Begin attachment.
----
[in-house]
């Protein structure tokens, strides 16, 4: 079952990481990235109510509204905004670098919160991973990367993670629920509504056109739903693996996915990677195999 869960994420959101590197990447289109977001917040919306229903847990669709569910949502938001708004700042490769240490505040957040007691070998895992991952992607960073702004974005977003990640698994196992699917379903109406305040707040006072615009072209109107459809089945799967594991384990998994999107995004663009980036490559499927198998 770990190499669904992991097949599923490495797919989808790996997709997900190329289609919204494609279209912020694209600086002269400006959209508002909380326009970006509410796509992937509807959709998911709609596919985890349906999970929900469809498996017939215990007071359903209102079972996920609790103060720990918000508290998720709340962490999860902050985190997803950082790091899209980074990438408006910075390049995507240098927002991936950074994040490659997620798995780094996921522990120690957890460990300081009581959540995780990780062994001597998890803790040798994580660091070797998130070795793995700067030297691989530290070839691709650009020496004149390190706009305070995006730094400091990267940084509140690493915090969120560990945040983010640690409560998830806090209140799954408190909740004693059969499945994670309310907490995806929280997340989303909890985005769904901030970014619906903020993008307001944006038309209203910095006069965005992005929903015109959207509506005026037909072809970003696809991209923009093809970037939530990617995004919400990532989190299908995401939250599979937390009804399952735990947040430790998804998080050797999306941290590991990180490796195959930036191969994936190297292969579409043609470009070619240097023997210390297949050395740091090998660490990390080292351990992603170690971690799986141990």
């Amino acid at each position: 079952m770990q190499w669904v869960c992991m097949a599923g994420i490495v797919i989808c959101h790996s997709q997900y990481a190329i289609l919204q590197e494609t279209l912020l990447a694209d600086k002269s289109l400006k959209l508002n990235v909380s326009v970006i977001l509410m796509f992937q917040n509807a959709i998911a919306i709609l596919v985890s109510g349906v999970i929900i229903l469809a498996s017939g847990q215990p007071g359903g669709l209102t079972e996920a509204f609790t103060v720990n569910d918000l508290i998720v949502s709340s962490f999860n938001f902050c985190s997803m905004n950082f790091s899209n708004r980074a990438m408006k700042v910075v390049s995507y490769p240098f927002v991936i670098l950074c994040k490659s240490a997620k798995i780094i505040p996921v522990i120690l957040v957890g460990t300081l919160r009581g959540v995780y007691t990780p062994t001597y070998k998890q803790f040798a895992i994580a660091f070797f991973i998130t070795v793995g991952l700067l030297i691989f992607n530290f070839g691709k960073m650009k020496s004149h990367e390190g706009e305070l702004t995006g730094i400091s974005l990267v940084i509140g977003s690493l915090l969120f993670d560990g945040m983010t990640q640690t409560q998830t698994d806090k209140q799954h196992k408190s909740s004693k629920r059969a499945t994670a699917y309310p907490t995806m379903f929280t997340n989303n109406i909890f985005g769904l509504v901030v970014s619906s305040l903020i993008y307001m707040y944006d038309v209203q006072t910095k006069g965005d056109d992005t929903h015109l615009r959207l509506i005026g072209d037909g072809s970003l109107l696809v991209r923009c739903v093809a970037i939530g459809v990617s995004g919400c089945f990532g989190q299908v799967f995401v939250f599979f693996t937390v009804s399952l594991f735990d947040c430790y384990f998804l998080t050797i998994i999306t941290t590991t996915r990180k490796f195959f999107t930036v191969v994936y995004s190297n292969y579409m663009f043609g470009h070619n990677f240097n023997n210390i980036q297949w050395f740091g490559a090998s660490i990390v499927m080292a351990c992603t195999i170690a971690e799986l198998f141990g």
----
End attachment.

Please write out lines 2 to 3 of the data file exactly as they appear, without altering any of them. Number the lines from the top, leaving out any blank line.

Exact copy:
């Protein structure tokens, strides 16, 4: 079952990481990235109510509204905004670098919160991973990367993670629920509504056109739903693996996915990677195999 869960994420959101590197990447289109977001917040919306229903847990669709569910949502938001708004700042490769240490505040957040007691070998895992991952992607960073702004974005977003990640698994196992699917379903109406305040707040006072615009072209109107459809089945799967594991384990998994999107995004663009980036490559499927198998 770990190499669904992991097949599923490495797919989808790996997709997900190329289609919204494609279209912020694209600086002269400006959209508002909380326009970006509410796509992937509807959709998911709609596919985890349906999970929900469809498996017939215990007071359903209102079972996920609790103060720990918000508290998720709340962490999860902050985190997803950082790091899209980074990438408006910075390049995507240098927002991936950074994040490659997620798995780094996921522990120690957890460990300081009581959540995780990780062994001597998890803790040798994580660091070797998130070795793995700067030297691989530290070839691709650009020496004149390190706009305070995006730094400091990267940084509140690493915090969120560990945040983010640690409560998830806090209140799954408190909740004693059969499945994670309310907490995806929280997340989303909890985005769904901030970014619906903020993008307001944006038309209203910095006069965005992005929903015109959207509506005026037909072809970003696809991209923009093809970037939530990617995004919400990532989190299908995401939250599979937390009804399952735990947040430790998804998080050797999306941290590991990180490796195959930036191969994936190297292969579409043609470009070619240097023997210390297949050395740091090998660490990390080292351990992603170690971690799986141990």
């Amino acid at each position: 079952m770990q190499w669904v869960c992991m097949a599923g994420i490495v797919i989808c959101h790996s997709q997900y990481a190329i289609l919204q590197e494609t279209l912020l990447a694209d600086k002269s289109l400006k959209l508002n990235v909380s326009v970006i977001l509410m796509f992937q917040n509807a959709i998911a919306i709609l596919v985890s109510g349906v999970i929900i229903l469809a498996s017939g847990q215990p007071g359903g669709l209102t079972e996920a509204f609790t103060v720990n569910d918000l508290i998720v949502s709340s962490f999860n938001f902050c985190s997803m905004n950082f790091s899209n708004r980074a990438m408006k700042v910075v390049s995507y490769p240098f927002v991936i670098l950074c994040k490659s240490a997620k798995i780094i505040p996921v522990i120690l957040v957890g460990t300081l919160r009581g959540v995780y007691t990780p062994t001597y070998k998890q803790f040798a895992i994580a660091f070797f991973i998130t070795v793995g991952l700067l030297i691989f992607n530290f070839g691709k960073m650009k020496s004149h990367e390190g706009e305070l702004t995006g730094i400091s974005l990267v940084i509140g977003s690493l915090l969120f993670d560990g945040m983010t990640q640690t409560q998830t698994d806090k209140q799954h196992k408190s909740s004693k629920r059969a499945t994670a699917y309310p907490t995806m379903f929280t997340n989303n109406i909890f985005g769904l509504v901030v970014s619906s305040l903020i993008y307001m707040y944006d038309v209203q006072t910095k006069g965005d056109d992005t929903h015109l615009r959207l509506i005026g072209d037909g072809s970003l109107l696809v991209r923009c739903v093809a970037i939530g459809v990617s995004g919400c089945f990532g989190q299908v799967f995401v939250f599979f693996t937390v009804s399952l594991f735990d947040c430790y384990f998804l998080t050797i998994i999306t941290t590991t996915r990180k490796f195959f999107t930036v191969v994936y995004s190297n292969y579409m663009f043609g470009h070619n990677f240097n023997n210390i980036q297949w050395f740091g490559a090998s660490i990390v499927m080292a351990c992603t195999i170690a971690e799986l198998f141990g």